It’s important to do your own research. Whether you’re tracking down scholarship info or preparing for the Common App, there’s a ton of information available online (and elsewhere!) to help you get your bearings when applying to college.
But sometimes it’s better to get advice straight from the source.
We decided to sit down with the IPFW Admissions team to ask them for their advice on how to make your college application stand out.
Q1: What’s the absolute most important thing to do when applying to college for the first time?
A1: Visit campus! While there are plenty of ways to learn about a school before you even set foot on campus, there’s no better way to get a real, first-hand feel for what a school is like than to see it for yourself. Be sure to come prepared with lots of questions—for the admissions team, for students in your major, and for your tour guide.
Q2: What’s something you wish more students would do with their application?
A2: Be professional. Your application should not only be a reflection of you, but of your skills, abilities, and goals. Don’t think of your freshman year of college as the 13th grade—it’s a whole new chapter in your life, and we want to see that you’re prepared for it.
Q3: What’s something you wish students wouldn’t do with their application?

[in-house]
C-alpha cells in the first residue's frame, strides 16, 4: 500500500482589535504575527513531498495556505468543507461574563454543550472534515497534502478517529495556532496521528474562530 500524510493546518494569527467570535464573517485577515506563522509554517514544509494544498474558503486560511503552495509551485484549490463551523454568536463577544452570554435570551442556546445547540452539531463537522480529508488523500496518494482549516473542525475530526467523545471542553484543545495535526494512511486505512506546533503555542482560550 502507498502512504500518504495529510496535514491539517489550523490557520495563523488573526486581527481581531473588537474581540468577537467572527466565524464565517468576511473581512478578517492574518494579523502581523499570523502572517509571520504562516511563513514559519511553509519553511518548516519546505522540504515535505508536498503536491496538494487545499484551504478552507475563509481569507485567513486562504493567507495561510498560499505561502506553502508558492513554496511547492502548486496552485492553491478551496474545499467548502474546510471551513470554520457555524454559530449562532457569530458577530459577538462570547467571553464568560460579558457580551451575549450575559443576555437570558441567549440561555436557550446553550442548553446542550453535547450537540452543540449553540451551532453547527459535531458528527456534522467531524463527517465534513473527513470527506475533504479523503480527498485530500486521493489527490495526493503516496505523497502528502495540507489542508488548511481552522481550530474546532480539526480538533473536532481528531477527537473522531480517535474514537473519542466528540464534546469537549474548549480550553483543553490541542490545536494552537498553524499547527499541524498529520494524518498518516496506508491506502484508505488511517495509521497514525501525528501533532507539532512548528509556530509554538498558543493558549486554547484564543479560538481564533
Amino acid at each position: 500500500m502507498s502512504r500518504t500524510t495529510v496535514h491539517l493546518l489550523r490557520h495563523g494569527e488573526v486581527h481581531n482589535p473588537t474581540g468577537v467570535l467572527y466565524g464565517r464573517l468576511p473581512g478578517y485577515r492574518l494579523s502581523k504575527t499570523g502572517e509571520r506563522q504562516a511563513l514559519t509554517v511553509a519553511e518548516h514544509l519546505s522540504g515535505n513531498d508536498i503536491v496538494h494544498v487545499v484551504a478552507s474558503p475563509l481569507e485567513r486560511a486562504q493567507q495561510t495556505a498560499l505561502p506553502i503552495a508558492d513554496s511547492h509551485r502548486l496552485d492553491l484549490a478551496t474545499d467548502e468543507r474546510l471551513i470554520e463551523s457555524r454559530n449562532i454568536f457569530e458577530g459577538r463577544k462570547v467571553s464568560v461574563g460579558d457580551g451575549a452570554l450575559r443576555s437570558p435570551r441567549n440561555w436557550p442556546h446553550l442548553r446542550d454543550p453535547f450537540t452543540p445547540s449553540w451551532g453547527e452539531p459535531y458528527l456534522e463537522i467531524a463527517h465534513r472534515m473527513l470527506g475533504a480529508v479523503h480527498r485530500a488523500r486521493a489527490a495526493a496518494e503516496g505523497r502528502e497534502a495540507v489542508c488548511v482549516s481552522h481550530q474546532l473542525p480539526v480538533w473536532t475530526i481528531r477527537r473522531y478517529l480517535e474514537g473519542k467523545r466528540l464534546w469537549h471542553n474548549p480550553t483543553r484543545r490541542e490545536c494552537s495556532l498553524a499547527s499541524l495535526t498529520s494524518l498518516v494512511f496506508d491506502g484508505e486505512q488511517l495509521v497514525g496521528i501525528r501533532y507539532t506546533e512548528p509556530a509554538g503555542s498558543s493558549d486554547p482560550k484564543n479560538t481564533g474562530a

A3: A lot of students wait to apply until the last minute. This creates a ton of stress for them, especially when they need to track down that last-minute transcript, letter of recommendation, or test score. That stuff takes time.
Waiting to apply may also limit your financial aid opportunities—and your ability to find scholarships with deadlines that haven’t passed. So don’t wait for spring—apply in the fall. You’ll be glad you did.
(Pro tip: We’ve written before about other application mistakes that admissions reps are tired of.)
Q4: What distinguishes a successful and an unsuccessful college application?
A4: We mentioned professionalism before, but it bears repeating. A successful college application is polished, thorough, and complete. Proofread your personal essays (if your schools require them—IPFW doesn’t). Triple-check that you’ve included all the required transcripts, letters, and exam scores. Make sure you’ve submitted all the supporting materials you need to exactly how the school has asked for them.
And don’t make a school remind you about something! If we have to nudge you about transcripts, forms, or deadlines, it’s not a good sign.
Q5: What’s one thing you wish you could say to every student applying to college this year?
A5: Think about your goals—personal, academic, and professional—and consider how college is going to set you up for success. This doesn’t just mean your experiences in the classroom: think about student life, getting involved, career prep resources, studying abroad, and leadership opportunities. College is about getting an education, but it’s also about building a skill set for your career after you graduate.